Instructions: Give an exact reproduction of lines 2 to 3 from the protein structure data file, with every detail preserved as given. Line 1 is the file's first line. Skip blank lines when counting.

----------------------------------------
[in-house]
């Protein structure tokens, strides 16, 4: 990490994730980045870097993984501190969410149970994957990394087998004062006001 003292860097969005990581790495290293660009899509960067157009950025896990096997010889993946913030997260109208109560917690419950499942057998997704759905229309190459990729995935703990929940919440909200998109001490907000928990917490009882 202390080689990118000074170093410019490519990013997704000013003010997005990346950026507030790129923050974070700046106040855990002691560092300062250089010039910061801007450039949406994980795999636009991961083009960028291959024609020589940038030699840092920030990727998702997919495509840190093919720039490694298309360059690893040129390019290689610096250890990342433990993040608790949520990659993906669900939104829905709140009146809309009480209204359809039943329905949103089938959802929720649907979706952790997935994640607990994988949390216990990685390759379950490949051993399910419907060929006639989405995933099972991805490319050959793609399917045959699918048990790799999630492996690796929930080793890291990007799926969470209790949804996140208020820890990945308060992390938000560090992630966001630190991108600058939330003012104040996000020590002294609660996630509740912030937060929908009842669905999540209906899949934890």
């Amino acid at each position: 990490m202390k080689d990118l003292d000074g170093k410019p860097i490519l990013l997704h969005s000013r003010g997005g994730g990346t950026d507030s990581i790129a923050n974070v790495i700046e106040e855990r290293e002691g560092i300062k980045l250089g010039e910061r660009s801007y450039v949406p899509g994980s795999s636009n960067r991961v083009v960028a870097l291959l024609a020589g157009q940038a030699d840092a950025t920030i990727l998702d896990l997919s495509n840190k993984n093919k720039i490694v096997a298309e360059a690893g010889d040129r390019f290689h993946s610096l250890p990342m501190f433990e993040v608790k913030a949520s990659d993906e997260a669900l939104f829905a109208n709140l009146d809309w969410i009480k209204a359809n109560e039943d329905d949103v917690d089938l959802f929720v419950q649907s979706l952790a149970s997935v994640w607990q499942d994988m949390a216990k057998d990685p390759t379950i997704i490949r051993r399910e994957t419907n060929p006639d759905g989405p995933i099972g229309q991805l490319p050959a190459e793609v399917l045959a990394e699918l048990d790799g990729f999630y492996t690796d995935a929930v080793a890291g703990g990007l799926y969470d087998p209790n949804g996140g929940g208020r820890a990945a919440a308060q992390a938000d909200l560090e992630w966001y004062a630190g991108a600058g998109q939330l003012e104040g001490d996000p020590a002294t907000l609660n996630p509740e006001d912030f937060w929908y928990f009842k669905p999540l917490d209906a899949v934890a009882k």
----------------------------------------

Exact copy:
């Protein structure tokens, strides 16, 4: 990490994730980045870097993984501190969410149970994957990394087998004062006001 003292860097969005990581790495290293660009899509960067157009950025896990096997010889993946913030997260109208109560917690419950499942057998997704759905229309190459990729995935703990929940919440909200998109001490907000928990917490009882 202390080689990118000074170093410019490519990013997704000013003010997005990346950026507030790129923050974070700046106040855990002691560092300062250089010039910061801007450039949406994980795999636009991961083009960028291959024609020589940038030699840092920030990727998702997919495509840190093919720039490694298309360059690893040129390019290689610096250890990342433990993040608790949520990659993906669900939104829905709140009146809309009480209204359809039943329905949103089938959802929720649907979706952790997935994640607990994988949390216990990685390759379950490949051993399910419907060929006639989405995933099972991805490319050959793609399917045959699918048990790799999630492996690796929930080793890291990007799926969470209790949804996140208020820890990945308060992390938000560090992630966001630190991108600058939330003012104040996000020590002294609660996630509740912030937060929908009842669905999540209906899949934890």
């Amino acid at each position: 990490m202390k080689d990118l003292d000074g170093k410019p860097i490519l990013l997704h969005s000013r003010g997005g994730g990346t950026d507030s990581i790129a923050n974070v790495i700046e106040e855990r290293e002691g560092i300062k980045l250089g010039e910061r660009s801007y450039v949406p899509g994980s795999s636009n960067r991961v083009v960028a870097l291959l024609a020589g157009q940038a030699d840092a950025t920030i990727l998702d896990l997919s495509n840190k993984n093919k720039i490694v096997a298309e360059a690893g010889d040129r390019f290689h993946s610096l250890p990342m501190f433990e993040v608790k913030a949520s990659d993906e997260a669900l939104f829905a109208n709140l009146d809309w969410i009480k209204a359809n109560e039943d329905d949103v917690d089938l959802f929720v419950q649907s979706l952790a149970s997935v994640w607990q499942d994988m949390a216990k057998d990685p390759t379950i997704i490949r051993r399910e994957t419907n060929p006639d759905g989405p995933i099972g229309q991805l490319p050959a190459e793609v399917l045959a990394e699918l048990d790799g990729f999630y492996t690796d995935a929930v080793a890291g703990g990007l799926y969470d087998p209790n949804g996140g929940g208020r820890a990945a919440a308060q992390a938000d909200l560090e992630w966001y004062a630190g991108a600058g998109q939330l003012e104040g001490d996000p020590a002294t907000l609660n996630p509740e006001d912030f937060w929908y928990f009842k669905p999540l917490d209906a899949v934890a009882k």